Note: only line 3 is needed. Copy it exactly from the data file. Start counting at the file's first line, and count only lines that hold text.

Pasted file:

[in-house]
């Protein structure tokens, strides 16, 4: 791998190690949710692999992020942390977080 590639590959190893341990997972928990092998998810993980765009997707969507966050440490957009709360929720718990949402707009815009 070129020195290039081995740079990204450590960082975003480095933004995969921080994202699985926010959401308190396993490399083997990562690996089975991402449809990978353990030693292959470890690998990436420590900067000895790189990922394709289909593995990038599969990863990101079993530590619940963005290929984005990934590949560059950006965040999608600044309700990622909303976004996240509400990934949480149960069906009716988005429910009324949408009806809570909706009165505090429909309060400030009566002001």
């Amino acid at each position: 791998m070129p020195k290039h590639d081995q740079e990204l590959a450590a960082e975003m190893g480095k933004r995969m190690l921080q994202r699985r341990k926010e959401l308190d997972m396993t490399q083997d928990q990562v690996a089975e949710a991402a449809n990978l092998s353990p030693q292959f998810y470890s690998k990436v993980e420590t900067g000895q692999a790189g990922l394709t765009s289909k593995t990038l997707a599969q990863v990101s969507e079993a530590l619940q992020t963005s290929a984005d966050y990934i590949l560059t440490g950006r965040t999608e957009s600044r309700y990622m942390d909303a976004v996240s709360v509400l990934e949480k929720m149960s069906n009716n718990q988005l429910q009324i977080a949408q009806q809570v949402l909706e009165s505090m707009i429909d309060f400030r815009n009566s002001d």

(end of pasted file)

């Amino acid at each position: 791998m070129p020195k290039h590639d081995q740079e990204l590959a450590a960082e975003m190893g480095k933004r995969m190690l921080q994202r699985r341990k926010e959401l308190d997972m396993t490399q083997d928990q990562v690996a089975e949710a991402a449809n990978l092998s353990p030693q292959f998810y470890s690998k990436v993980e420590t900067g000895q692999a790189g990922l394709t765009s289909k593995t990038l997707a599969q990863v990101s969507e079993a530590l619940q992020t963005s290929a984005d966050y990934i590949l560059t440490g950006r965040t999608e957009s600044r309700y990622m942390d909303a976004v996240s709360v509400l990934e949480k929720m149960s069906n009716n718990q988005l429910q009324i977080a949408q009806q809570v949402l909706e009165s505090m707009i429909d309060f400030r815009n009566s002001d």